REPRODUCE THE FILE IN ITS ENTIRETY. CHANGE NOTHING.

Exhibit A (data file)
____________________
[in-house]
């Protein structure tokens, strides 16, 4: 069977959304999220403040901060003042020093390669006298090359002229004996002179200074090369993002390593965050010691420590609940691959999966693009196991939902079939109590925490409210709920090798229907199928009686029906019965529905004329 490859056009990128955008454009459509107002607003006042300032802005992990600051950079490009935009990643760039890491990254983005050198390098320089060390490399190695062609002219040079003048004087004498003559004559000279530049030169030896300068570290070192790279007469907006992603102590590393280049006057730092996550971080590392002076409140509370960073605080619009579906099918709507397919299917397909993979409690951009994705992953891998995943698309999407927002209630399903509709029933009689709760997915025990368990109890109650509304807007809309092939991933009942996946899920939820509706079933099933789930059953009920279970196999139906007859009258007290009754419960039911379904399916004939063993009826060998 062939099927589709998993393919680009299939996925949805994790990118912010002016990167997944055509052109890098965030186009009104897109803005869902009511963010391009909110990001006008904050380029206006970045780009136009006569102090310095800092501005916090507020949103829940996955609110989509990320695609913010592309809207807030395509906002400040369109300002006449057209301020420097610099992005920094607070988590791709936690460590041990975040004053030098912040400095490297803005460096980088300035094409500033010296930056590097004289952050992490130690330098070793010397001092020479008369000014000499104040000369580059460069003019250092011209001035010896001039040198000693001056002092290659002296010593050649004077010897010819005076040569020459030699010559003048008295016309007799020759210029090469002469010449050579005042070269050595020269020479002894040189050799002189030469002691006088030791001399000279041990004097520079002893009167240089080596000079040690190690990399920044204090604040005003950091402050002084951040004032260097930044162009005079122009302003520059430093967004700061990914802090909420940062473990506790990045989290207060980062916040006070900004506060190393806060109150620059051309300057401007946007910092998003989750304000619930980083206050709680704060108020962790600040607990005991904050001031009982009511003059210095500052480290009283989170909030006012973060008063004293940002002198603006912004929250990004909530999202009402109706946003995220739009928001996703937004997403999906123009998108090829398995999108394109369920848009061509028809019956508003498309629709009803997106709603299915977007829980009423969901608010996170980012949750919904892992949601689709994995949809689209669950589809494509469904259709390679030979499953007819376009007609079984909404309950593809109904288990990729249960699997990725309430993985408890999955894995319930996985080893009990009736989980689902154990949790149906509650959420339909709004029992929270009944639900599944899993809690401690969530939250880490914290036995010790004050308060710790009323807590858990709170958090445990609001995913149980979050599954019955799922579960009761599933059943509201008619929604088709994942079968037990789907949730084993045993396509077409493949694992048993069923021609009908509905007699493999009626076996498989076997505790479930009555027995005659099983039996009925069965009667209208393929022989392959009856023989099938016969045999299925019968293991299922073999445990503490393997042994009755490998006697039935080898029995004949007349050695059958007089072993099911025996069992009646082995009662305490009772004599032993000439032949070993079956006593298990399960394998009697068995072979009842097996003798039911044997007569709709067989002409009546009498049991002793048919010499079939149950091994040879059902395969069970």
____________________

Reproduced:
[in-house]
């Protein structure tokens, strides 16, 4: 069977959304999220403040901060003042020093390669006298090359002229004996002179200074090369993002390593965050010691420590609940691959999966693009196991939902079939109590925490409210709920090798229907199928009686029906019965529905004329 490859056009990128955008454009459509107002607003006042300032802005992990600051950079490009935009990643760039890491990254983005050198390098320089060390490399190695062609002219040079003048004087004498003559004559000279530049030169030896300068570290070192790279007469907006992603102590590393280049006057730092996550971080590392002076409140509370960073605080619009579906099918709507397919299917397909993979409690951009994705992953891998995943698309999407927002209630399903509709029933009689709760997915025990368990109890109650509304807007809309092939991933009942996946899920939820509706079933099933789930059953009920279970196999139906007859009258007290009754419960039911379904399916004939063993009826060998 062939099927589709998993393919680009299939996925949805994790990118912010002016990167997944055509052109890098965030186009009104897109803005869902009511963010391009909110990001006008904050380029206006970045780009136009006569102090310095800092501005916090507020949103829940996955609110989509990320695609913010592309809207807030395509906002400040369109300002006449057209301020420097610099992005920094607070988590791709936690460590041990975040004053030098912040400095490297803005460096980088300035094409500033010296930056590097004289952050992490130690330098070793010397001092020479008369000014000499104040000369580059460069003019250092011209001035010896001039040198000693001056002092290659002296010593050649004077010897010819005076040569020459030699010559003048008295016309007799020759210029090469002469010449050579005042070269050595020269020479002894040189050799002189030469002691006088030791001399000279041990004097520079002893009167240089080596000079040690190690990399920044204090604040005003950091402050002084951040004032260097930044162009005079122009302003520059430093967004700061990914802090909420940062473990506790990045989290207060980062916040006070900004506060190393806060109150620059051309300057401007946007910092998003989750304000619930980083206050709680704060108020962790600040607990005991904050001031009982009511003059210095500052480290009283989170909030006012973060008063004293940002002198603006912004929250990004909530999202009402109706946003995220739009928001996703937004997403999906123009998108090829398995999108394109369920848009061509028809019956508003498309629709009803997106709603299915977007829980009423969901608010996170980012949750919904892992949601689709994995949809689209669950589809494509469904259709390679030979499953007819376009007609079984909404309950593809109904288990990729249960699997990725309430993985408890999955894995319930996985080893009990009736989980689902154990949790149906509650959420339909709004029992929270009944639900599944899993809690401690969530939250880490914290036995010790004050308060710790009323807590858990709170958090445990609001995913149980979050599954019955799922579960009761599933059943509201008619929604088709994942079968037990789907949730084993045993396509077409493949694992048993069923021609009908509905007699493999009626076996498989076997505790479930009555027995005659099983039996009925069965009667209208393929022989392959009856023989099938016969045999299925019968293991299922073999445990503490393997042994009755490998006697039935080898029995004949007349050695059958007089072993099911025996069992009646082995009662305490009772004599032993000439032949070993079956006593298990399960394998009697068995072979009842097996003798039911044997007569709709067989002409009546009498049991002793048919010499079939149950091994040879059902395969069970």